The central plot mystery centers around Diana’s students’ secret club and their enigmatic and foreboding “game” they play. Diana starts to become privy to this game when she reads an older essay assigned by her predecessor from one of her students and starts to worry if something seriously wrong may be going on with the kids.

It starts to become a nightmare for her, as she starts to suspect this game may be related to the death of her predecessor and the times when certain children are absent or end up missing. Something serious is going on, and Diana struggles to get to the bottom of the mystery, with little help from her inspector friend, who doesn’t believe her since he feels children are not capable of such barbaric actions, a common theme in the movie regarding adults underestimating what children are capable of.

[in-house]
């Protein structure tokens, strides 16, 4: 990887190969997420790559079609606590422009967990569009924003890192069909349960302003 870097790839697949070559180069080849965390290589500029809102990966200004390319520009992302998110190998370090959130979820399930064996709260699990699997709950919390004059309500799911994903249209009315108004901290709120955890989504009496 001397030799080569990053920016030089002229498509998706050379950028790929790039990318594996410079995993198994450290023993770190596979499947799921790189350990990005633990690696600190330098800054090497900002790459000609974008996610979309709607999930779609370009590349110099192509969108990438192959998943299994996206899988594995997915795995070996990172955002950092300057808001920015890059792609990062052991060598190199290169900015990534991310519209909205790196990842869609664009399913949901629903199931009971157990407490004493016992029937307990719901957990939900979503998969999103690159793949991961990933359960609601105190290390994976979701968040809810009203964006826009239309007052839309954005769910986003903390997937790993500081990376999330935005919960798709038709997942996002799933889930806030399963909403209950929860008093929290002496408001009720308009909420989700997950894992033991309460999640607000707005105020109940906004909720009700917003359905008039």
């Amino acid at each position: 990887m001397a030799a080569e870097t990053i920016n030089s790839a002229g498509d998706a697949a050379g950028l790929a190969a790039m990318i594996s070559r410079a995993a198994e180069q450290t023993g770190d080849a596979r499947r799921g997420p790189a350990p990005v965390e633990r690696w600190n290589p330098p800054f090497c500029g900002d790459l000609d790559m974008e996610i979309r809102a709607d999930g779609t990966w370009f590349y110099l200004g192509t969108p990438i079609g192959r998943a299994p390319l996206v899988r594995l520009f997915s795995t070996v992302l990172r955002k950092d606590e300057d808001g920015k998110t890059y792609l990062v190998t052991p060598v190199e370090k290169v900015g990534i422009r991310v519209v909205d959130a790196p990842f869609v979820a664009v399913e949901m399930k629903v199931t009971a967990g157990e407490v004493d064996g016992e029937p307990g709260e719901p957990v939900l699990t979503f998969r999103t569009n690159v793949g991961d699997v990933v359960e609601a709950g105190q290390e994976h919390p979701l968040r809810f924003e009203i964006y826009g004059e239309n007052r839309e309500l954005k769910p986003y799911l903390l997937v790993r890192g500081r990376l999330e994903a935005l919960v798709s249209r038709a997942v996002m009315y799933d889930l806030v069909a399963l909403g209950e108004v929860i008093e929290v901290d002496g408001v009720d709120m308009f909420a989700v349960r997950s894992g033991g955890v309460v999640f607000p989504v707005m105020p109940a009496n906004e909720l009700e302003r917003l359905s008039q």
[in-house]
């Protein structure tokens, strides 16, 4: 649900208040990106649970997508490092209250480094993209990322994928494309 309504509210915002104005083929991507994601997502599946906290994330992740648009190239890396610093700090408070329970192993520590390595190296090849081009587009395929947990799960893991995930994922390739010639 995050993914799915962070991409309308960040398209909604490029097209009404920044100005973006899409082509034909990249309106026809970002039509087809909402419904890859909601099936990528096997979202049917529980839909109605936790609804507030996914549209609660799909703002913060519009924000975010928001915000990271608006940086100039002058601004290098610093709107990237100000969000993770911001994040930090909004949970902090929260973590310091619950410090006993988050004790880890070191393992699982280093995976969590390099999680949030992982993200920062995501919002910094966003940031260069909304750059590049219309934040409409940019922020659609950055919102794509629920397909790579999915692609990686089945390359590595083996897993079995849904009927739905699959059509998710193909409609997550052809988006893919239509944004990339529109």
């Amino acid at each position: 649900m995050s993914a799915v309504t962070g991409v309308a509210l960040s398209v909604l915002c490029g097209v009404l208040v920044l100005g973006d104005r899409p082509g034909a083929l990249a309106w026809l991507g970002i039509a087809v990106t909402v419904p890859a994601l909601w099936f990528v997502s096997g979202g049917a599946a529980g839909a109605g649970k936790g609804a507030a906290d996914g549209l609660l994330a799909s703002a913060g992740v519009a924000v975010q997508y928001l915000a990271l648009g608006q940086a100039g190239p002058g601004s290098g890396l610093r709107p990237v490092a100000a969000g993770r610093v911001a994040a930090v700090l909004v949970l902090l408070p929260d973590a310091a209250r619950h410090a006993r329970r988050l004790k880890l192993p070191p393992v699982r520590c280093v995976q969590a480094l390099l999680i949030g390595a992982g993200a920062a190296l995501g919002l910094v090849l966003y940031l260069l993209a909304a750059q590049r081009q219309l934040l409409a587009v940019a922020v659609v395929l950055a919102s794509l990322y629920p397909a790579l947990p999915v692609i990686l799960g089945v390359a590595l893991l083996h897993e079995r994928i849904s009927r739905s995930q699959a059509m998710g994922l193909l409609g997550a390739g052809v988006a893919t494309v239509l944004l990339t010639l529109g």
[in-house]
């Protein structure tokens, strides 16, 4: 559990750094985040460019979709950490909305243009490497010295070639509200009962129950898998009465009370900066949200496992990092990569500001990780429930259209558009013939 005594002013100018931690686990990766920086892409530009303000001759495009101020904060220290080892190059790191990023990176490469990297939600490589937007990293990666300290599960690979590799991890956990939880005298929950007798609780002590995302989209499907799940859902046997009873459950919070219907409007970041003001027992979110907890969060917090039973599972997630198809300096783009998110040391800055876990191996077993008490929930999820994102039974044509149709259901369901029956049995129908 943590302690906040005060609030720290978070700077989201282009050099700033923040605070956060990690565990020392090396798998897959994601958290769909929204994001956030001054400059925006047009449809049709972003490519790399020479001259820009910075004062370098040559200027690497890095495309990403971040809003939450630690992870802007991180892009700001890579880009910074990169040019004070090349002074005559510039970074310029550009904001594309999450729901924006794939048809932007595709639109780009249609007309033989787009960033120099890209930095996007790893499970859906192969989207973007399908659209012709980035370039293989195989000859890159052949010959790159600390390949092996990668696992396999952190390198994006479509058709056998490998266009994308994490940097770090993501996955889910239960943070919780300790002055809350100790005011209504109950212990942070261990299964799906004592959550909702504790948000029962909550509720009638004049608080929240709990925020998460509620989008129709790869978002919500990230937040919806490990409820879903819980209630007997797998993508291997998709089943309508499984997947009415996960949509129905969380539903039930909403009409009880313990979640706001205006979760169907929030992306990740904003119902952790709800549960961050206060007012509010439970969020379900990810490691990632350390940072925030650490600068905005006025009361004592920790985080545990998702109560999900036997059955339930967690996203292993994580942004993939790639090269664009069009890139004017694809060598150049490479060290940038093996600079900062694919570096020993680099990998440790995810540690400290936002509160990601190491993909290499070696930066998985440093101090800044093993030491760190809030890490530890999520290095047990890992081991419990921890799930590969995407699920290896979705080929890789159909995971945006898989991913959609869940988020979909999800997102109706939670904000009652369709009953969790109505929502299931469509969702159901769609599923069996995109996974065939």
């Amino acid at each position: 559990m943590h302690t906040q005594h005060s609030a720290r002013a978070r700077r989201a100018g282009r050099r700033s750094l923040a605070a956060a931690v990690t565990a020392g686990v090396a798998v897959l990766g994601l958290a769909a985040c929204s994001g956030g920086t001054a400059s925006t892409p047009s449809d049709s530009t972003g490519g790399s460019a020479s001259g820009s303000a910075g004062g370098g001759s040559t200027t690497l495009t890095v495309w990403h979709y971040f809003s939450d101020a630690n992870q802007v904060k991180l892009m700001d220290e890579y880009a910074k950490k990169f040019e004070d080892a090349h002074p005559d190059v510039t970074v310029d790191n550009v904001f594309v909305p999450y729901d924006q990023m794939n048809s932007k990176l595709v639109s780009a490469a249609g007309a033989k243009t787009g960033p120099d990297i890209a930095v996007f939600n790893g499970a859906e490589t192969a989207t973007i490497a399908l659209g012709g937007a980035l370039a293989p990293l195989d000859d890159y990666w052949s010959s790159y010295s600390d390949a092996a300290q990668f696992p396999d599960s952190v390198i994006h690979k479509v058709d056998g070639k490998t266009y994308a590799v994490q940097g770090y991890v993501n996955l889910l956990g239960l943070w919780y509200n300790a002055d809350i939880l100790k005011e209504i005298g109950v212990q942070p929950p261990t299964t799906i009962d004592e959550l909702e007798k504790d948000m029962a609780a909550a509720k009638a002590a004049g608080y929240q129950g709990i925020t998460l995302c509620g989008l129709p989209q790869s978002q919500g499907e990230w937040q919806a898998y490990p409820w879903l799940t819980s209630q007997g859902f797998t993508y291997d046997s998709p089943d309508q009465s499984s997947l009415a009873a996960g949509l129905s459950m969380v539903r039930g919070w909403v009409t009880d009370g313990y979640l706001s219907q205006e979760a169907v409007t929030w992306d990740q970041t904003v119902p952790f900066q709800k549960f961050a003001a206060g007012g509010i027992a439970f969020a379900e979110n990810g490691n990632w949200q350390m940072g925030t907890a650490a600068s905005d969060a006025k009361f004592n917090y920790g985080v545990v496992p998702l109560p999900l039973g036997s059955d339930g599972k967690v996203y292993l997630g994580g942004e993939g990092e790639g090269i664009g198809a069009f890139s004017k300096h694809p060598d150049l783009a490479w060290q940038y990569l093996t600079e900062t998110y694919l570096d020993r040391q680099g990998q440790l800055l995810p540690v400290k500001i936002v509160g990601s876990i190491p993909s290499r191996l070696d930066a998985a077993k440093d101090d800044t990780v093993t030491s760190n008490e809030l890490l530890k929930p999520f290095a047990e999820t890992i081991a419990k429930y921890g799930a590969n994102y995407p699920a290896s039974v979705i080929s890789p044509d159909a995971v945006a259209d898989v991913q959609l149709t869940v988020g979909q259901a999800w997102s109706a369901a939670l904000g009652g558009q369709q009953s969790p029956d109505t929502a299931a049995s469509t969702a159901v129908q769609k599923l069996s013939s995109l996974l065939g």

The writers of School of Fear seem to assume the worst when it comes to children, who in the film are suggestively portrayed to possess a dangerous mix of high intelligence and psychopathy and have a high potential for cruelty and evil, although they may not think so, and are really good at covering it up, especially when they stick together, using their childhood innocence, trivializing what they do as being just a game. The exact nature of this game in the film is not elaborated on fully, but there is much insinuation, and it seems to come about as a result of their desire to experience the adult world, a sort of reverse Peter Pan syndrome where children are tired of being children and grow up prematurely and are therefore dangerous, imitating what they read in the newspapers or see on TV, and are out of control, owing to the lack of conscience and because they can always hide behind their youthful, well educated, and properly mannered front.